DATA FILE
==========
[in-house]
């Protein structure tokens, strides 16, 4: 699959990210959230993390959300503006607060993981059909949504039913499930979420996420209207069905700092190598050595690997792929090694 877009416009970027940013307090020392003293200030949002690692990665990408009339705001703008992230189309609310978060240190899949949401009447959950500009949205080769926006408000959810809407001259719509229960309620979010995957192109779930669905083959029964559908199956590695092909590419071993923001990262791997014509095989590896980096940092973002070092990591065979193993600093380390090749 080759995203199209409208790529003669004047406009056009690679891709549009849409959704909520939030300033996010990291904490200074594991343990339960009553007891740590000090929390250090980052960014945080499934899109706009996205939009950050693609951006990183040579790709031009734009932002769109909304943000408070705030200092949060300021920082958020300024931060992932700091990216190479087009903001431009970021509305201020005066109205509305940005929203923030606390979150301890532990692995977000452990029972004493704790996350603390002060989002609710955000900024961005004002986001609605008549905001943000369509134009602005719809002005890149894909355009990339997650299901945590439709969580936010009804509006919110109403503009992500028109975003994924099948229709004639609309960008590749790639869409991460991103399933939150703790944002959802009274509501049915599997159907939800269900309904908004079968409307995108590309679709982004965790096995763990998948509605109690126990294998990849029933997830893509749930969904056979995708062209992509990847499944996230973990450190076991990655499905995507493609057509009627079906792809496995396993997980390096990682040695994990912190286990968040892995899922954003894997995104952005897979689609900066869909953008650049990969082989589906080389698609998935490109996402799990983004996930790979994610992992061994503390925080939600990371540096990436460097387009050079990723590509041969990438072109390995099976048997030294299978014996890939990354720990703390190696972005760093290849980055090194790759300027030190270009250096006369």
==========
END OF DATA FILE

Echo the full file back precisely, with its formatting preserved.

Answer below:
[in-house]
């Protein structure tokens, strides 16, 4: 699959990210959230993390959300503006607060993981059909949504039913499930979420996420209207069905700092190598050595690997792929090694 877009416009970027940013307090020392003293200030949002690692990665990408009339705001703008992230189309609310978060240190899949949401009447959950500009949205080769926006408000959810809407001259719509229960309620979010995957192109779930669905083959029964559908199956590695092909590419071993923001990262791997014509095989590896980096940092973002070092990591065979193993600093380390090749 080759995203199209409208790529003669004047406009056009690679891709549009849409959704909520939030300033996010990291904490200074594991343990339960009553007891740590000090929390250090980052960014945080499934899109706009996205939009950050693609951006990183040579790709031009734009932002769109909304943000408070705030200092949060300021920082958020300024931060992932700091990216190479087009903001431009970021509305201020005066109205509305940005929203923030606390979150301890532990692995977000452990029972004493704790996350603390002060989002609710955000900024961005004002986001609605008549905001943000369509134009602005719809002005890149894909355009990339997650299901945590439709969580936010009804509006919110109403503009992500028109975003994924099948229709004639609309960008590749790639869409991460991103399933939150703790944002959802009274509501049915599997159907939800269900309904908004079968409307995108590309679709982004965790096995763990998948509605109690126990294998990849029933997830893509749930969904056979995708062209992509990847499944996230973990450190076991990655499905995507493609057509009627079906792809496995396993997980390096990682040695994990912190286990968040892995899922954003894997995104952005897979689609900066869909953008650049990969082989589906080389698609998935490109996402799990983004996930790979994610992992061994503390925080939600990371540096990436460097387009050079990723590509041969990438072109390995099976048997030294299978014996890939990354720990703390190696972005760093290849980055090194790759300027030190270009250096006369």